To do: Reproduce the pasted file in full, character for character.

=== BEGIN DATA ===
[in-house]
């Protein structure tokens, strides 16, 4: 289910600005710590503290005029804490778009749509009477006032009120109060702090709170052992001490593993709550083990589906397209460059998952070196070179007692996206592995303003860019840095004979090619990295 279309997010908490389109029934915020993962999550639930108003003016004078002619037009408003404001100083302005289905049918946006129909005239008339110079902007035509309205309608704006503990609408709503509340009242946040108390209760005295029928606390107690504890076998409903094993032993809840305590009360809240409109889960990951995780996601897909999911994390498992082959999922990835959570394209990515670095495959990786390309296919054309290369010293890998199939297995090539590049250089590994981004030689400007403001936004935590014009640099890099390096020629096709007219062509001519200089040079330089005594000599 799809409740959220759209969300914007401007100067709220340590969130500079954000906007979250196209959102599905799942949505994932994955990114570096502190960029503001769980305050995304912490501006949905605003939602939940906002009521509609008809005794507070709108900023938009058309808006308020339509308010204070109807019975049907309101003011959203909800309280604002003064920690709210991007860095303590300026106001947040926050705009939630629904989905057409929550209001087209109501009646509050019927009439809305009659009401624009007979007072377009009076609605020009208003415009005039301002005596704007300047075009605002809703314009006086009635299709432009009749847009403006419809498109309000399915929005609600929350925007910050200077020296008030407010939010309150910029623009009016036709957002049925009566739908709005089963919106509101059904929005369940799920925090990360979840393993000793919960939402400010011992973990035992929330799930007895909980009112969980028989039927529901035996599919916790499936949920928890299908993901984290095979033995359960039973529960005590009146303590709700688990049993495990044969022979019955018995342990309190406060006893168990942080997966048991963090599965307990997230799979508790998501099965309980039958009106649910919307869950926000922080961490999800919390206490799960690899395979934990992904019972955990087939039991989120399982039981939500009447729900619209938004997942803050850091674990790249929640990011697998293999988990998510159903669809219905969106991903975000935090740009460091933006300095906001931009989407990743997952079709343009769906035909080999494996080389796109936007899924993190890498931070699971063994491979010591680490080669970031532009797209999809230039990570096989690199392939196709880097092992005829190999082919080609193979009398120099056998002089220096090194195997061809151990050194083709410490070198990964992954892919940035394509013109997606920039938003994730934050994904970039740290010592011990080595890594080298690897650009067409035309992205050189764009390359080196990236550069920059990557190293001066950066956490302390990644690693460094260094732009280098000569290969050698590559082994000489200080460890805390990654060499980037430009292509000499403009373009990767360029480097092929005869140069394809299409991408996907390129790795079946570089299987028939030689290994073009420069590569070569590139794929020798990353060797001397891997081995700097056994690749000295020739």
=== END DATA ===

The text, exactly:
[in-house]
């Protein structure tokens, strides 16, 4: 289910600005710590503290005029804490778009749509009477006032009120109060702090709170052992001490593993709550083990589906397209460059998952070196070179007692996206592995303003860019840095004979090619990295 279309997010908490389109029934915020993962999550639930108003003016004078002619037009408003404001100083302005289905049918946006129909005239008339110079902007035509309205309608704006503990609408709503509340009242946040108390209760005295029928606390107690504890076998409903094993032993809840305590009360809240409109889960990951995780996601897909999911994390498992082959999922990835959570394209990515670095495959990786390309296919054309290369010293890998199939297995090539590049250089590994981004030689400007403001936004935590014009640099890099390096020629096709007219062509001519200089040079330089005594000599 799809409740959220759209969300914007401007100067709220340590969130500079954000906007979250196209959102599905799942949505994932994955990114570096502190960029503001769980305050995304912490501006949905605003939602939940906002009521509609008809005794507070709108900023938009058309808006308020339509308010204070109807019975049907309101003011959203909800309280604002003064920690709210991007860095303590300026106001947040926050705009939630629904989905057409929550209001087209109501009646509050019927009439809305009659009401624009007979007072377009009076609605020009208003415009005039301002005596704007300047075009605002809703314009006086009635299709432009009749847009403006419809498109309000399915929005609600929350925007910050200077020296008030407010939010309150910029623009009016036709957002049925009566739908709005089963919106509101059904929005369940799920925090990360979840393993000793919960939402400010011992973990035992929330799930007895909980009112969980028989039927529901035996599919916790499936949920928890299908993901984290095979033995359960039973529960005590009146303590709700688990049993495990044969022979019955018995342990309190406060006893168990942080997966048991963090599965307990997230799979508790998501099965309980039958009106649910919307869950926000922080961490999800919390206490799960690899395979934990992904019972955990087939039991989120399982039981939500009447729900619209938004997942803050850091674990790249929640990011697998293999988990998510159903669809219905969106991903975000935090740009460091933006300095906001931009989407990743997952079709343009769906035909080999494996080389796109936007899924993190890498931070699971063994491979010591680490080669970031532009797209999809230039990570096989690199392939196709880097092992005829190999082919080609193979009398120099056998002089220096090194195997061809151990050194083709410490070198990964992954892919940035394509013109997606920039938003994730934050994904970039740290010592011990080595890594080298690897650009067409035309992205050189764009390359080196990236550069920059990557190293001066950066956490302390990644690693460094260094732009280098000569290969050698590559082994000489200080460890805390990654060499980037430009292509000499403009373009990767360029480097092929005869140069394809299409991408996907390129790795079946570089299987028939030689290994073009420069590569070569590139794929020798990353060797001397891997081995700097056994690749000295020739």